3. Attorney's Fees
Plaintiff also asserts that she was not provided full relief because she was not awarded attorney's fees under 29 C.F.R. 1614.501(e).
It is undisputed that an award of attorney's fees for work performed before the filing of the formal complaint is not mandated. Rather, an offer of full relief must provide for the payment of reasonable attorney's fees only for work done between the time the formal complaint is filed and the time the complaint is cancelled. 29 C.F.R. § 1614.501(e)(iv). Therefore, the question before the Court is whether plaintiff was entitled to attorney's fees for legal work done between the time the formal complaint was filed and the time it was cancelled, even though the informal settlement offer -- which was made prior to the filing of the formal complaint -- otherwise constituted full relief. The Court finds that, under these circumstances, "full relief" does not include recovery of attorney's fees.
Under defendant's interpretation of 29 C.F.R. § 1614.501(e), which the Court finds persuasive, a complainant should be reimbursed for attorney's fees for the period covering the formal complaint process only if the informal offer rejected by the complainant did not constitute "full relief." If it turned out that the informal offer did constitute "full relief," the complainant should be denied attorney's fees for the formal complaint period. The effect of this interpretation would be to deny complainants who actually were awarded "full relief" during the informal process any claims to attorney's fees incurred during the formal process. This interpretation thus serves the interest of deterring the filing of frivolous formal complaints.
The Court recognizes that, on the other hand, a complainant may not know if his award is insufficient -- and that he could recover attorney's fees for the formal complaint period -- until after the formal complaint is adjudicated. Thus, complainants unsure of the sufficiency of their award might be hesitant to file a formal complaint, as they might not recover attorney's fees. To ensure recovery of attorney's fees, some complainants may forego informal settlement and proceed directly to the formal complaint process, for which attorney's fees clearly are recoverable under 29 C.F.R. § 1614.501(e).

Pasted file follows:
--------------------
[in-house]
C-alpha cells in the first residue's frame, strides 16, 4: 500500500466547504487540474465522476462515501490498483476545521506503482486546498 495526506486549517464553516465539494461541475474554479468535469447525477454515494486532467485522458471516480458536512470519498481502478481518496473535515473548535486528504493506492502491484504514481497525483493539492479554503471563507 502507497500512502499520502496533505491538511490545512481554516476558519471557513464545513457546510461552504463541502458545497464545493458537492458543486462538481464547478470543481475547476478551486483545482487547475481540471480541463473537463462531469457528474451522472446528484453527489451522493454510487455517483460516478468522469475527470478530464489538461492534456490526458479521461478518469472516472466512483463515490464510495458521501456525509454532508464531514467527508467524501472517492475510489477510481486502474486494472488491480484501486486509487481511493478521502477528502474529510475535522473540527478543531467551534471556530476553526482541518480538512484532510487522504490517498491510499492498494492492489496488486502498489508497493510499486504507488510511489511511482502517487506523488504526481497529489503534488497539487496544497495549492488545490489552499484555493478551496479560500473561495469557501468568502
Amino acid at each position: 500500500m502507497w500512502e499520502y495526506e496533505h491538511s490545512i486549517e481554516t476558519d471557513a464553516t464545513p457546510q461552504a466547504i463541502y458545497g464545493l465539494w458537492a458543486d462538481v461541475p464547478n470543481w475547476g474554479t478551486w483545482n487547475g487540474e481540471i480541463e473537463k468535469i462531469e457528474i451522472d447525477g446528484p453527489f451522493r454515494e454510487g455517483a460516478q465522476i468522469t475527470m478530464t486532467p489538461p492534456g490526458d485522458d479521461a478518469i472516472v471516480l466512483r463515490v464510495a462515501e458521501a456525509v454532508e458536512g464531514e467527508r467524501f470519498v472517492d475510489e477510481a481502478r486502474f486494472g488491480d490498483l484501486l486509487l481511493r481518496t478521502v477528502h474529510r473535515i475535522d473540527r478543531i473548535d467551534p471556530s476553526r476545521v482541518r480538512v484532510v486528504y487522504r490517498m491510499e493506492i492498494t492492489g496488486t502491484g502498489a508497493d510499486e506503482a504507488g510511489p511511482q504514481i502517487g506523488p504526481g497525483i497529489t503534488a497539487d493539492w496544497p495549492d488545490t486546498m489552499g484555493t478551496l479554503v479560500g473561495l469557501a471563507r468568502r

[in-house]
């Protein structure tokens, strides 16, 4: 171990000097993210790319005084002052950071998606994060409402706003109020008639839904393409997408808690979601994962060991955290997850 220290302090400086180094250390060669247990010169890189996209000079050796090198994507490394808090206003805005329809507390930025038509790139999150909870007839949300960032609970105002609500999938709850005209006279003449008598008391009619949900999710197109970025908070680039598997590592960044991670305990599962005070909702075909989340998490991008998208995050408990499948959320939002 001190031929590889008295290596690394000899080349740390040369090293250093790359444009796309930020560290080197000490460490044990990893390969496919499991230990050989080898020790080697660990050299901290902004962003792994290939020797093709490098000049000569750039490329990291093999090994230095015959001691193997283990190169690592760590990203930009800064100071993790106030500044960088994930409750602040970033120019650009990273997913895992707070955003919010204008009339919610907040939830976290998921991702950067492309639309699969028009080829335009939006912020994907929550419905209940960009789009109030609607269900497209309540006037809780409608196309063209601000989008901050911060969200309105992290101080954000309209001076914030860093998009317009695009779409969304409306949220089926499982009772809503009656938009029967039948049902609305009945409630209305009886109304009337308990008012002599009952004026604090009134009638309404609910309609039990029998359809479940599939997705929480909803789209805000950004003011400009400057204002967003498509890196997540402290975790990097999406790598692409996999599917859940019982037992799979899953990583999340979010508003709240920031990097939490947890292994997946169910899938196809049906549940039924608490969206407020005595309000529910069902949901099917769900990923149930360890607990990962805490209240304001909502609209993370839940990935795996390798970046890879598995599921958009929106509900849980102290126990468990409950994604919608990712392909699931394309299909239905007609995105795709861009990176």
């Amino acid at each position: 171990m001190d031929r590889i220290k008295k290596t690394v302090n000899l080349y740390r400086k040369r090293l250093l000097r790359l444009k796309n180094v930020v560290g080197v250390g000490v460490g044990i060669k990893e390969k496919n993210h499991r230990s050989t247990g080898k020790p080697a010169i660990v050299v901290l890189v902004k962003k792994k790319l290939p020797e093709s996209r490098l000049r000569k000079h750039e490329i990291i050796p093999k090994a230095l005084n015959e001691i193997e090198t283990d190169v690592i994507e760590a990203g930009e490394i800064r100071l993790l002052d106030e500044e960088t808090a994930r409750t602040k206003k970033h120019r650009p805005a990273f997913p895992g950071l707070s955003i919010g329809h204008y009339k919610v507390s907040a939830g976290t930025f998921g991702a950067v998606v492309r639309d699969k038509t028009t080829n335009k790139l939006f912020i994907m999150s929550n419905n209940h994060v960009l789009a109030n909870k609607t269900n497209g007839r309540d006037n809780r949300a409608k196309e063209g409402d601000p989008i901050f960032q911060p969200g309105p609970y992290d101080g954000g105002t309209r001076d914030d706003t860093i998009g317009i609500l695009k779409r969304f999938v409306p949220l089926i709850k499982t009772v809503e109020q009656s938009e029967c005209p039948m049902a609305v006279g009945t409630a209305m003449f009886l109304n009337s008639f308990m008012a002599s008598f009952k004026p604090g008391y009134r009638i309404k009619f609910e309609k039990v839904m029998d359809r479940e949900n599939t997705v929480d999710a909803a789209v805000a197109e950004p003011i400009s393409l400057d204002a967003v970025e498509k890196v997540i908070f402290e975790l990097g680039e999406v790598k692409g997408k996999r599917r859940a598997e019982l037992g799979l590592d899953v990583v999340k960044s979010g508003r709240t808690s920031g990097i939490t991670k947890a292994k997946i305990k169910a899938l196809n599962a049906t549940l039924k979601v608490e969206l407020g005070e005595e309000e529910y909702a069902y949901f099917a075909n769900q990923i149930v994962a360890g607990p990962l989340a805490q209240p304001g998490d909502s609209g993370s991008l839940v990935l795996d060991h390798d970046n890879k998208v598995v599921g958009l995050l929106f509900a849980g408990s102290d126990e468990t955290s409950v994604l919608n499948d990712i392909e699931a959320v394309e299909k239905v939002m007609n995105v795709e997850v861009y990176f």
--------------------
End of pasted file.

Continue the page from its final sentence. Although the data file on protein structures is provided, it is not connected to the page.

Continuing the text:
Although this interpretation of the law may create an incentive for plaintiffs to forego informal settlement altogether, the Supreme Court has supported an interpretation of a law which created similar incentives.
North Carolina Dep't of Transp. v. Crest Street Community Council, Inc., 479 U.S. 6, 93 L. Ed. 2d 188, 107 S. Ct. 336 (1986). The ruling in that case created an incentive to file protective suits in federal court to ensure an award of attorney's fees, while simultaneously pursuing an administrative solution. The Supreme Court limited the award of attorney's fees to parties who found it necessary to file a complaint in federal court in order to obtain relief for their Title VII claims. Id. at 14. Although the Supreme Court acknowledged this interpretation might create an incentive to file protective suits which could result in the further clogging of federal courts, the Court found that "competent counsel will be motivated by the interest of the client to pursue . . . administrative remedies when they are available and counsel believes that they may prove successful." Id. at 14-15. The Court also reasoned that it could not base its interpretation of a statute on the assumption that "an attorney would advise the client to forgo an available avenue of relief solely because [the statute] does not provide for attorney's fees." Id.
In this case, the creation of an incentive to forgo the informal proceedings is not sufficient to outweigh the interest served by denying recovery of attorney's fees where the informal settlement offer otherwise constitutes "full relief." Thus, the Court rejects plaintiff's argument that "full relief" must include attorney's fees.
For the foregoing reasons, the Court grants defendant's motion for summary judgment and denies the plaintiff's motion for summary judgment.
Stanley S. Harris
United States District Judge
Date: JAN 31 1995
For the reasons stated in the accompanying Opinion, it hereby is
ORDERED, that plaintiff's motion for summary judgment is denied. It hereby further is
ORDERED, that defendant's motion for summary judgment is granted.
Stanley S. Harris
United States District Judge
Date: JAN 31 1995